Aladdin is a Diamond in the Rough with Some Real MagicMay 22, 2019
All photographs courtesy: Disney
Directed by: Guy Ritchie
Written by: John August, Guy Ritchie, Alan Menken (songs), Howard Ashman (songs), and Tim Rice (songs), Benj Pasek (songs) and Justin Paul (songs)
Starring: Will Smith, Mena Massoud, Naomi Scott, Marwan Kenzari, Navid Negahban, Nasim Pedrad, Alan Tudyk
Many people point to Tim Burton’s Alice in Wonderland (2010) as the inaugural film in the House of Mouse’s obsession with live-action remakes of their classic animated films. The trend actually began in 1996 with 101 Dalmatians, followed by a sequel in 2000. Aladdin makes the eleventh time Disney has gone to the live-action well. It’s a trend that has reaped great profits for the studio while producing extremely uneven results for movie-goers. Aladdin, in particular, has been the target of fan-hatred over the idea of Will Smith reprising the character into which Robin Williams breathed so much improvisational life.
Let’s begin by tackling the obvious. Robin Williams voice work as the Genie in Disney’s animated version of Aladdin is one of the all-time greats in the film world. It’s as iconic as any animated character in the history of the genre. For this reason alone, many, myself included, were highly skeptical of Will Smith (Men in Black, Hitch, Hancock, Suicide Squad) taking on the role in the live-action remake. Here’s the thing: Smith not only pulls this off, he pulls it off with all of the charm and charisma we’ve come to expect from him in most of his roles. Smith somehow achieves a near-perfect balance, recreating some of the animated magic that worked for Williams in the original while bringing a fresh (yeah,yeah…I know…bad pun) interpretation to the character. Yes, it’s an adjustment to seeing Smith in the role and there are times when the Genie felt a little bit like the matchmaker from Hitch, but by the time he finished singing “Friend Like Me,” I was sold.
It helps that Smith is surrounded by a charismatic and competent cast. Mena Massoud’s (Tom Clancy’s Jack Ryan) is nimble, athletic, and always ready to flash a megawatt smile as the street rat, Aladdin. As Princess Jasmine, Naomi Scott (Terra Nova, Power Rangers) brings a strong presence to a role that features a much stronger character arc than the animated version. Unfortunately, the casting faltered in their choice for Jafar, the villain. Marwan Kenzari (The Mummy, Murder on the Orient Express) is suitably slimy and oily, but he just seems far too bland to measure up to the wonderful cartoon Jafar. And then there’s the evil sidekick Iago, Jafar’s wise-cracking parrot. He’s voiced by Alan Tudyk (American Dad, A Knight’s Tale, Firefly). The Aladdin production team has talked about wanting to make the animals more “natural”, but to not give Gilbert Gottfried another crack at voicing Iago just seems unnatural.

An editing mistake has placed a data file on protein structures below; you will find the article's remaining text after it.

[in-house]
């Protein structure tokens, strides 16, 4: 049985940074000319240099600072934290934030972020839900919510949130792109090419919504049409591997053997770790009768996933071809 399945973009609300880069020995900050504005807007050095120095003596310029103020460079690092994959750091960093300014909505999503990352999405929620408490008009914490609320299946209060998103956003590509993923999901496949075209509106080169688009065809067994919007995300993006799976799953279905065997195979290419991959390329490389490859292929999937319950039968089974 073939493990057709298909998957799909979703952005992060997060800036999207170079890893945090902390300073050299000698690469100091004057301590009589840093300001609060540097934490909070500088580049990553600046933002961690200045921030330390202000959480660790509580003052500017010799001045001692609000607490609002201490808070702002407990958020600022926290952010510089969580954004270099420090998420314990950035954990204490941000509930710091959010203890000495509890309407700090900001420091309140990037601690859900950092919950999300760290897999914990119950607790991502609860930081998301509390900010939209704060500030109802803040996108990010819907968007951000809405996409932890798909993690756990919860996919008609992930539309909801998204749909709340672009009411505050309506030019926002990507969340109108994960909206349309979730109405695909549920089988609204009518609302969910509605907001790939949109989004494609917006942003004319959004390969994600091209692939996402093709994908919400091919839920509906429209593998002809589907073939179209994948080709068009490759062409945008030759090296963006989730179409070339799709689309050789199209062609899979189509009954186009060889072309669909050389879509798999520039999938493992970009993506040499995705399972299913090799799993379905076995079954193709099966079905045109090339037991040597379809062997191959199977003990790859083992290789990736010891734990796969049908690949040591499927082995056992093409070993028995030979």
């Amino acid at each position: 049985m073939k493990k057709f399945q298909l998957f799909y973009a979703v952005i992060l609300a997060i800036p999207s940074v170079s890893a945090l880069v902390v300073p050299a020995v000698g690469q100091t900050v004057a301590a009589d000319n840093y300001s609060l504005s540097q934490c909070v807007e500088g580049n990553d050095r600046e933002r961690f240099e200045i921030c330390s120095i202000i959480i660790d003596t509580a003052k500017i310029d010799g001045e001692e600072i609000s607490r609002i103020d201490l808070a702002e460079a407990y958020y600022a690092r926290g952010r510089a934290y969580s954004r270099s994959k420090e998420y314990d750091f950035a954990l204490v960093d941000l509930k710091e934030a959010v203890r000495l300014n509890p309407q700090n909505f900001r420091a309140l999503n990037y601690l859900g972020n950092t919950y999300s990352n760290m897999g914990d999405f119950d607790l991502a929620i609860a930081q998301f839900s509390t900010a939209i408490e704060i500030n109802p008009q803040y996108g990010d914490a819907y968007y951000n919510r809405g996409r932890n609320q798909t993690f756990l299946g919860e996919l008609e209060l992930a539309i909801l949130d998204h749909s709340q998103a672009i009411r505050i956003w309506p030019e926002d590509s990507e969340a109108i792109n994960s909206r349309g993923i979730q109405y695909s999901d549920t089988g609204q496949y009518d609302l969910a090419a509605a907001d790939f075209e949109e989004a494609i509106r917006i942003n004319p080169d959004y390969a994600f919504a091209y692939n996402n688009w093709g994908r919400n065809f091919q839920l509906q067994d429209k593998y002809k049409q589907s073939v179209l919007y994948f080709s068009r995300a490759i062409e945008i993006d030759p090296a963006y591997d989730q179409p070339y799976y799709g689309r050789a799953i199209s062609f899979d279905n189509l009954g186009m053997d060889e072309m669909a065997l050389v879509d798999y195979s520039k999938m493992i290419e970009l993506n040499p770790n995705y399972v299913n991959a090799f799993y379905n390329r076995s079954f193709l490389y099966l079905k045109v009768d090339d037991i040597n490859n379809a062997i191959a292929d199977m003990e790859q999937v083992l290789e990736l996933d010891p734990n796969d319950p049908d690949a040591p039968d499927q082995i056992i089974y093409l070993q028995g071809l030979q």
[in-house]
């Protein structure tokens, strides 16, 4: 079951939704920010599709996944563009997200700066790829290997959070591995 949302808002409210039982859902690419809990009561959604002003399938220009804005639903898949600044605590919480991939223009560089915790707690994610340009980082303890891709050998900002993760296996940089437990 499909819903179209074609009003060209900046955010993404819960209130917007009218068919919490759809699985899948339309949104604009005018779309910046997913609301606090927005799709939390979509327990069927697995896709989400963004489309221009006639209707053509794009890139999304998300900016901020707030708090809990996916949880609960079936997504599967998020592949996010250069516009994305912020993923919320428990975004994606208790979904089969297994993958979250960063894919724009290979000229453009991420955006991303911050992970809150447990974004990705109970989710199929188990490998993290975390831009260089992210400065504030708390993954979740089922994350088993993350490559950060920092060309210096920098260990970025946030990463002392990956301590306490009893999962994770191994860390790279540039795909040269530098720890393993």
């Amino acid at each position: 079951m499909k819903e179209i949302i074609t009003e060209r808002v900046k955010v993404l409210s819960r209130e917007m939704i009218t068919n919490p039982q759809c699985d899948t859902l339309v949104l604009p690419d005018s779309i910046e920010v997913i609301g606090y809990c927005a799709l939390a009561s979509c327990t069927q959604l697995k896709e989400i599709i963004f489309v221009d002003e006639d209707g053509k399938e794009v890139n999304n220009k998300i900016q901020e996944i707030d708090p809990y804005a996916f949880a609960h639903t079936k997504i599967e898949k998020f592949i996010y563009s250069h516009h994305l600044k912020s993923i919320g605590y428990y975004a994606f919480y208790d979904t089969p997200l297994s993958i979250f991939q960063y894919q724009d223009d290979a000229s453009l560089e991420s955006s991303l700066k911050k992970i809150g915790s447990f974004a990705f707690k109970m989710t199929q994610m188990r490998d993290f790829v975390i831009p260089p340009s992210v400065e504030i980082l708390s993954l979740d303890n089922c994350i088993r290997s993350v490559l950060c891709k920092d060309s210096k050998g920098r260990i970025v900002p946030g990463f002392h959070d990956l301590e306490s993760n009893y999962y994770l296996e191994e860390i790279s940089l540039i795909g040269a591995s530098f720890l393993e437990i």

Then there’s the director: Guy Ritchie (Snatch, Sherlock Holmes, The Man from U.N.C.L.E.) seems an odd choice. He seems more suited to stylized British gangster movies than a live-action/cartoon musical. But Ritchie manages the action and music with just the right touch. The action scenes pop. Some will probably complain that the musical numbers don’t have that classic “movie musical feel.” I think that’s more by design than Ritchie’s inability to stage the songs. Aside from the opening “Arabian Nights” song from the original, all the other major songs are there…and they are very satisfying. And don’t worry about the big “Prince Ali” number. It’s dazzling. New to the live-action Aladdin, Jasmine is given a couple of solo songs of her own to match the stronger character arc.
The dramatic choice I truly loved about this movie is Ritchie and company’s decision to give the Genie a slightly darker shade that’s more related to the original “djinn” of Arabic mythology. This version of the Genie is just as likely to ruin your life by exploiting the “gray area” in your wish as he is to make you happy. As the Genie and Aladdin become friends, the big blue guy tries to help Aladdin understand that having your wishes granted could be the worst thing that ever happens to you.
I don’t mind saying that the original Aladdin is one of my all-time Disney favorites. This new live-action version isn’t going to replace the brilliant original, but it will likely appeal to a wider crowd of new viewers and have a longer shelf life. Ironically, I think it’s because of Williams’ dazzling voice work (and the matching animation) of the original. As wonderful as Williams is, his performance is filled with outdated cultural references that go way over the heads of people born in the late ’90s and beyond. Yes, loads of the visual and vocal jokes are timeless. But then you have many that will become more and more obscure with each passing year: William Buckley, H. Ross Perot, Robert De Niro in Taxi Driver, Arsenio Hall, Arnold Schwarzenegger as a bodybuilder, Rodney Dangerfield, and Peter Lorre. I’ll always reach for the cartoon version of Aladdin first, but the live-action version will also find its way into my home movie collection.